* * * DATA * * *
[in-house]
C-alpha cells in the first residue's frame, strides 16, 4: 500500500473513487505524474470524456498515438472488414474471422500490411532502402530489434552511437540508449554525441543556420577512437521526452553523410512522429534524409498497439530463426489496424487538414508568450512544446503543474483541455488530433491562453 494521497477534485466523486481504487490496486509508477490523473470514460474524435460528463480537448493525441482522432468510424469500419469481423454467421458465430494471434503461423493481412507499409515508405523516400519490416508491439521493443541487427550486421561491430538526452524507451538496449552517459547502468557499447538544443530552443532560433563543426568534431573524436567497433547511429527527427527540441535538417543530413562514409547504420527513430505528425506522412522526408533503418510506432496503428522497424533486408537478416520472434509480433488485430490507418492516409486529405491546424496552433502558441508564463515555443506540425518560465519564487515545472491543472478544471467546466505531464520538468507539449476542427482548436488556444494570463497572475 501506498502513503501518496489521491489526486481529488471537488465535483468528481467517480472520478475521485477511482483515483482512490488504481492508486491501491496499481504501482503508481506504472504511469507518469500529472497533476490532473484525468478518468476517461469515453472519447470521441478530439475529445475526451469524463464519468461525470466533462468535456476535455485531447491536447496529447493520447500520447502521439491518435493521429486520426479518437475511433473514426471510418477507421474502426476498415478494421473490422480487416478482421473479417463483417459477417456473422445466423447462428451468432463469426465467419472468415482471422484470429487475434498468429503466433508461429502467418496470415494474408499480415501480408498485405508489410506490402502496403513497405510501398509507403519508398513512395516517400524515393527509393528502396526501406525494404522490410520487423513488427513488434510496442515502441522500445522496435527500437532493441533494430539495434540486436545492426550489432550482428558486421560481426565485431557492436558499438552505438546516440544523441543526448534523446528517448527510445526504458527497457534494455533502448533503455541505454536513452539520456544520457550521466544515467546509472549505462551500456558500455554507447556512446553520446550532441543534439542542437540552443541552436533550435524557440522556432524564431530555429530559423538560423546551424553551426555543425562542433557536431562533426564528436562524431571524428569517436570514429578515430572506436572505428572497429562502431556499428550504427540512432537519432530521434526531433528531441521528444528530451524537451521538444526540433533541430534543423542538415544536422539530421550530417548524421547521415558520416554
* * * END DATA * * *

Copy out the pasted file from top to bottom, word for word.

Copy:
[in-house]
C-alpha cells in the first residue's frame, strides 16, 4: 500500500473513487505524474470524456498515438472488414474471422500490411532502402530489434552511437540508449554525441543556420577512437521526452553523410512522429534524409498497439530463426489496424487538414508568450512544446503543474483541455488530433491562453 494521497477534485466523486481504487490496486509508477490523473470514460474524435460528463480537448493525441482522432468510424469500419469481423454467421458465430494471434503461423493481412507499409515508405523516400519490416508491439521493443541487427550486421561491430538526452524507451538496449552517459547502468557499447538544443530552443532560433563543426568534431573524436567497433547511429527527427527540441535538417543530413562514409547504420527513430505528425506522412522526408533503418510506432496503428522497424533486408537478416520472434509480433488485430490507418492516409486529405491546424496552433502558441508564463515555443506540425518560465519564487515545472491543472478544471467546466505531464520538468507539449476542427482548436488556444494570463497572475 501506498502513503501518496489521491489526486481529488471537488465535483468528481467517480472520478475521485477511482483515483482512490488504481492508486491501491496499481504501482503508481506504472504511469507518469500529472497533476490532473484525468478518468476517461469515453472519447470521441478530439475529445475526451469524463464519468461525470466533462468535456476535455485531447491536447496529447493520447500520447502521439491518435493521429486520426479518437475511433473514426471510418477507421474502426476498415478494421473490422480487416478482421473479417463483417459477417456473422445466423447462428451468432463469426465467419472468415482471422484470429487475434498468429503466433508461429502467418496470415494474408499480415501480408498485405508489410506490402502496403513497405510501398509507403519508398513512395516517400524515393527509393528502396526501406525494404522490410520487423513488427513488434510496442515502441522500445522496435527500437532493441533494430539495434540486436545492426550489432550482428558486421560481426565485431557492436558499438552505438546516440544523441543526448534523446528517448527510445526504458527497457534494455533502448533503455541505454536513452539520456544520457550521466544515467546509472549505462551500456558500455554507447556512446553520446550532441543534439542542437540552443541552436533550435524557440522556432524564431530555429530559423538560423546551424553551426555543425562542433557536431562533426564528436562524431571524428569517436570514429578515430572506436572505428572497429562502431556499428550504427540512432537519432530521434526531433528531441521528444528530451524537451521538444526540433533541430534543423542538415544536422539530421550530417548524421547521415558520416554